fbpx
Chamelaucium waxflowers

‘Chamelaucium Waxflowers’

Chamelaucium are tough shrubs that will produce billowing clouds of flowers from late winter to spring with such abundance that you can pick them by the bucket full. Go all out for Geraldton wax!

Two species that are indigenous to the semi-arid regions of Western Australia have become the plant parents of magnificent hybrids of flowering shrubs supplying cut flowers that are loved and valued the world over. They are Chamelaucium uncinatum (Geraldton wax) and Chamelaucium megalopetalum (large wax flower). They are members of the Myrtaceae family, in which the well-loved bottle brushes, tea bushes and other melaleucas also find themselves.

Whereas the species, with their hues of pink, white and purple flowers, require a Mediterranean type of climate with dry, hot summers and well-draining, relatively poor sandy soil, the modern hybrids sport a wider colour range and different flower shapes, and are also more tolerant of other climates. They are even frost-hardy and can cope with temperatures of down to -2°C, although in frosty climes it is recommended that plants should be planted in a protected area or covered with frost-protection fabric in winter. The only conditions they really do not like are high humidity and very wet summers.

Improved breeding has also resulted in an extended blooming time, with hybrids flowering in succession from late winter well into early summer. Some hybrids also have a more dwarf and compact growth habit, which makes them suitable for containers – we can promise you that a Chamelaucium ‘My Sweet Sixteen’ in a large pot will take your breath away in September and October, when it flowers with gusto!

General characteristics

The evergreen, multi-stemmed shrubs have thin woody stems with bright or dark green needle-thin leaves that give off a pleasant lemony smell when crushed. Shiny, berry-like tight buds are arranged in open sprays along the ends of stems, opening up into lush clusters of waxy star-shaped flowers with great staying power. They last exceptionally well in the vase. The flowers have a sweet honey scent and nectar that attracts butterflies and bees on balmy winter and spring days.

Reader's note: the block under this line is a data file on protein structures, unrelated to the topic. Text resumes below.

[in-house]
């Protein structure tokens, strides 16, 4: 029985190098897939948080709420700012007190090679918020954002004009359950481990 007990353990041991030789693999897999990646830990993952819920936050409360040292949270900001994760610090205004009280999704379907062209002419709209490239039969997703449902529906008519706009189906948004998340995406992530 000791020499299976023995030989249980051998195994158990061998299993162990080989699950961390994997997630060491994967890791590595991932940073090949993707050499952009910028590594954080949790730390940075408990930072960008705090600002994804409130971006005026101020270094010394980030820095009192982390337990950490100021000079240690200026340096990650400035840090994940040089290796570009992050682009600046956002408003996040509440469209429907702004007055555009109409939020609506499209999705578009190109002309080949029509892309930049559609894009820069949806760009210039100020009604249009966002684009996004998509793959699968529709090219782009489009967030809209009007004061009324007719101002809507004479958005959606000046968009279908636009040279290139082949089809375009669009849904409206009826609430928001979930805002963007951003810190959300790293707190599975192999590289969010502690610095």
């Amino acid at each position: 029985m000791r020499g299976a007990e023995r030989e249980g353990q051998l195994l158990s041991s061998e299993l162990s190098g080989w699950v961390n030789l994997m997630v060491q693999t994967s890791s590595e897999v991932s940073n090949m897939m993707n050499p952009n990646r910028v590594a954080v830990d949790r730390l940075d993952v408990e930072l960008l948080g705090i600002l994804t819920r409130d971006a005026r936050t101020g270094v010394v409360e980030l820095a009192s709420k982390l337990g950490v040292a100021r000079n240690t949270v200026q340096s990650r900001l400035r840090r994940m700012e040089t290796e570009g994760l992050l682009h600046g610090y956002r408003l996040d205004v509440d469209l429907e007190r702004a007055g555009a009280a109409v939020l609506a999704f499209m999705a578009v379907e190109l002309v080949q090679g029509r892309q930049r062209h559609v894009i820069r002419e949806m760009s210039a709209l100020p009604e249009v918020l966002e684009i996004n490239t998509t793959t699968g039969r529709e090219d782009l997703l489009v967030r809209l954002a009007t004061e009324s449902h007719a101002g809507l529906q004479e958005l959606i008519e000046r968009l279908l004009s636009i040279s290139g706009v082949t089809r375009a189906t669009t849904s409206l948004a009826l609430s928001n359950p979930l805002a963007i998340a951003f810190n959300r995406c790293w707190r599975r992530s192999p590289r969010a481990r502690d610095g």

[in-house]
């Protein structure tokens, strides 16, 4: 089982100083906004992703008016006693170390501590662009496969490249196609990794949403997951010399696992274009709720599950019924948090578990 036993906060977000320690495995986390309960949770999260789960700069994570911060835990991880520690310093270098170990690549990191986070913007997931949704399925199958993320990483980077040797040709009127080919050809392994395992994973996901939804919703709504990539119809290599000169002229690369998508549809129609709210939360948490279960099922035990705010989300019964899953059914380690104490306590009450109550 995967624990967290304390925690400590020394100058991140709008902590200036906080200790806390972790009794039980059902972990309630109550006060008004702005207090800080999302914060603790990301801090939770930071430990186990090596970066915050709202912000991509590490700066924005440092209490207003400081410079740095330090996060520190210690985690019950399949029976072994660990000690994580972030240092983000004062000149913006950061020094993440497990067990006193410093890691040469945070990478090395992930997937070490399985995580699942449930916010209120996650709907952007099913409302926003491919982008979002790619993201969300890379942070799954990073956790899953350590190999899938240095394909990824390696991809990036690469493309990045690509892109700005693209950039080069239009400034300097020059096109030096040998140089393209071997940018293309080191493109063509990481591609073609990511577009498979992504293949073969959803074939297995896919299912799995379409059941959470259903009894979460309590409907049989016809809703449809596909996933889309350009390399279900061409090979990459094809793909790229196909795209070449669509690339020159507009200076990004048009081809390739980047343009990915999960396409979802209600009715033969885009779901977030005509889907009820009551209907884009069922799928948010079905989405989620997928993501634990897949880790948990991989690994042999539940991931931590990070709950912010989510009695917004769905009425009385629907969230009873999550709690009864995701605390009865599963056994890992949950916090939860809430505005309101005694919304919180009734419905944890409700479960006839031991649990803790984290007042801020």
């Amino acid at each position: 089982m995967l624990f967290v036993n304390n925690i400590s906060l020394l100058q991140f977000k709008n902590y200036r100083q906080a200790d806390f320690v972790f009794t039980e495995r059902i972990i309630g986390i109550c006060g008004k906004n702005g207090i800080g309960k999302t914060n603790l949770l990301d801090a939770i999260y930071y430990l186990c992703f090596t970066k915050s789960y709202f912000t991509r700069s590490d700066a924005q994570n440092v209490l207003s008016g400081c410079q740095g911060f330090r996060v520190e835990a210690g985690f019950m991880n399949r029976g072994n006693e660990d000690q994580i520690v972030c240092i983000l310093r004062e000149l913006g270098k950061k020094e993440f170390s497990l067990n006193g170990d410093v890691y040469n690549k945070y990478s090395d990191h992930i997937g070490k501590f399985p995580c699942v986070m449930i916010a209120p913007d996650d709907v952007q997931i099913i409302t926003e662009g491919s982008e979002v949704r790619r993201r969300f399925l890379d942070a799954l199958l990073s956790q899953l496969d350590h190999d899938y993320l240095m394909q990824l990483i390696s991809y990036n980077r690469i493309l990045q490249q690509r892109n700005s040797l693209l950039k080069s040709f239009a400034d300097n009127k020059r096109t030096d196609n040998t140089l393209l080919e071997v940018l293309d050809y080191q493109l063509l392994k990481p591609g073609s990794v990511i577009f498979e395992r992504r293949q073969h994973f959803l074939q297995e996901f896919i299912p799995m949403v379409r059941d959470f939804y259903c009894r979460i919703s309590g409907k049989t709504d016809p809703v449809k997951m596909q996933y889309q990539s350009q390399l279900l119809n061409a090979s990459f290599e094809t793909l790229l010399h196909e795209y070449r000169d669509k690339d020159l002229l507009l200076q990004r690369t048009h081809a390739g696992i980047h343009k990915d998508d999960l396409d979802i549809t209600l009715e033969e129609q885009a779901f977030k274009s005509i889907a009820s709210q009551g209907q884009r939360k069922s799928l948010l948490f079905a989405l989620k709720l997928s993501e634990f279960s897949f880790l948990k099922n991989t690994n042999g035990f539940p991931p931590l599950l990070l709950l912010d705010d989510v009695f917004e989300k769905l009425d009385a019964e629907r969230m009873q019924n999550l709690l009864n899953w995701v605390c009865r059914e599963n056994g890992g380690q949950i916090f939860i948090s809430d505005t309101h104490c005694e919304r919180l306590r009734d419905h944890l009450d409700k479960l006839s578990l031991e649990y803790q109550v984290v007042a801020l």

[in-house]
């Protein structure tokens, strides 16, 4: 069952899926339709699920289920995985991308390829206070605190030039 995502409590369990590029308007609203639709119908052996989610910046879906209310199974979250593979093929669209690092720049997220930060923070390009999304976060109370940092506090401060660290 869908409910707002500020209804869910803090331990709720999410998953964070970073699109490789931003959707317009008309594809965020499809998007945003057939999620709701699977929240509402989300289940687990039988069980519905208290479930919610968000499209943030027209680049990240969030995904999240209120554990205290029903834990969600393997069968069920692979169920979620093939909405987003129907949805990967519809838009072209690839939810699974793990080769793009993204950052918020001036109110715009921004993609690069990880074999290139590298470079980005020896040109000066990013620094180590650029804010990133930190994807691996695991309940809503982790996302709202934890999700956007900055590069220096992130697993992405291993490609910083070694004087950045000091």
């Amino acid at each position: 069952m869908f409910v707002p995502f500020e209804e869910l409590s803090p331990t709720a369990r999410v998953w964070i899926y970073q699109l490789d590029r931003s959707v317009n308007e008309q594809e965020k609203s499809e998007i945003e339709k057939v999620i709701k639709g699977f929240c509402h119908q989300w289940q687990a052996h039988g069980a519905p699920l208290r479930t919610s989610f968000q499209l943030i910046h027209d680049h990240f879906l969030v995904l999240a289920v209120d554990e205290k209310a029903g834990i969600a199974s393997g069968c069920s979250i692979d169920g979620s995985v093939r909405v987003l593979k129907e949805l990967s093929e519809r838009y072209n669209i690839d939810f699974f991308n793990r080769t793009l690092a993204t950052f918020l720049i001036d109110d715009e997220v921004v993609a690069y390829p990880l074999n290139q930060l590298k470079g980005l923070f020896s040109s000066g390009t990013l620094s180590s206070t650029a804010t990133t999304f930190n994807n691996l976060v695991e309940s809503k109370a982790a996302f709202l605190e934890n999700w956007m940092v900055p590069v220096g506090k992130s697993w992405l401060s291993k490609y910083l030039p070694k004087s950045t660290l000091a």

Growth requirements

  • Plant them in open, sunny spots. Due to their dense growth habit, they can be used as screening plants, windbreaks (they love coastal conditions) and flowering hedges.
  • The soil must be sandy and very well-draining. Amend planting holes with quality compost. Since they have the same requirements as fynbos, you can use a commercial fynbos potting mix for pots.
  • When well established, they have low water needs. Young plants must, however, be watered regularly for the first two years after planting them. Plants in pots will need daily watering.
  • Geraldton wax are low-maintenance plants with virtually no disease issues. A light pruning after their flowering phase, just to shape and neaten the plant, is more than enough. Picking the flowers regularly will keep the plant in shape and encourage dense new growth as well.
  • After planting, supply an organic mulch around the plants and keep renewing it. Never dig around the root system as it can cause root disease and the demise of the plant.